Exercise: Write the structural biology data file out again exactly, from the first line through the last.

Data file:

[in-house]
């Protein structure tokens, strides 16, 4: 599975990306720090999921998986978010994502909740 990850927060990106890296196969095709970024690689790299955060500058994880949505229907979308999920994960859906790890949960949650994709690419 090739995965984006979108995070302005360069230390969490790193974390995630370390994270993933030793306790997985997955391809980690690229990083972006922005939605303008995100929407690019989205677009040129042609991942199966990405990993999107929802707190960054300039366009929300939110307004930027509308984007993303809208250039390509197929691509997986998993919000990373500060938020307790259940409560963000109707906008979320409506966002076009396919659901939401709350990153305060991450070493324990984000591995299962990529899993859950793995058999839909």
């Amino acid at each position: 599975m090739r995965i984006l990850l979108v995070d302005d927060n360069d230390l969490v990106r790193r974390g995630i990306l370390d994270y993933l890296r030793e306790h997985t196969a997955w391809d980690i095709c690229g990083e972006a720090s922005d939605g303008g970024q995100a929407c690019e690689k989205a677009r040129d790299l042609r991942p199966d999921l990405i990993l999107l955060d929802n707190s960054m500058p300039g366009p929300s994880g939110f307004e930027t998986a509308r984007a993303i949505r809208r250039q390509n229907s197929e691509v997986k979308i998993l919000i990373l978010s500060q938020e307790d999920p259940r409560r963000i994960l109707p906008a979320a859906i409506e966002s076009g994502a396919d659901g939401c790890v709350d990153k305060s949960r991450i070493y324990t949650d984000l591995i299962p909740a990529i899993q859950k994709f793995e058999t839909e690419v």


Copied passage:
[in-house]
């Protein structure tokens, strides 16, 4: 599975990306720090999921998986978010994502909740 990850927060990106890296196969095709970024690689790299955060500058994880949505229907979308999920994960859906790890949960949650994709690419 090739995965984006979108995070302005360069230390969490790193974390995630370390994270993933030793306790997985997955391809980690690229990083972006922005939605303008995100929407690019989205677009040129042609991942199966990405990993999107929802707190960054300039366009929300939110307004930027509308984007993303809208250039390509197929691509997986998993919000990373500060938020307790259940409560963000109707906008979320409506966002076009396919659901939401709350990153305060991450070493324990984000591995299962990529899993859950793995058999839909």
């Amino acid at each position: 599975m090739r995965i984006l990850l979108v995070d302005d927060n360069d230390l969490v990106r790193r974390g995630i990306l370390d994270y993933l890296r030793e306790h997985t196969a997955w391809d980690i095709c690229g990083e972006a720090s922005d939605g303008g970024q995100a929407c690019e690689k989205a677009r040129d790299l042609r991942p199966d999921l990405i990993l999107l955060d929802n707190s960054m500058p300039g366009p929300s994880g939110f307004e930027t998986a509308r984007a993303i949505r809208r250039q390509n229907s197929e691509v997986k979308i998993l919000i990373l978010s500060q938020e307790d999920p259940r409560r963000i994960l109707p906008a979320a859906i409506e966002s076009g994502a396919d659901g939401c790890v709350d990153k305060s949960r991450i070493y324990t949650d984000l591995i299962p909740a990529i899993q859950k994709f793995e058999t839909e690419v």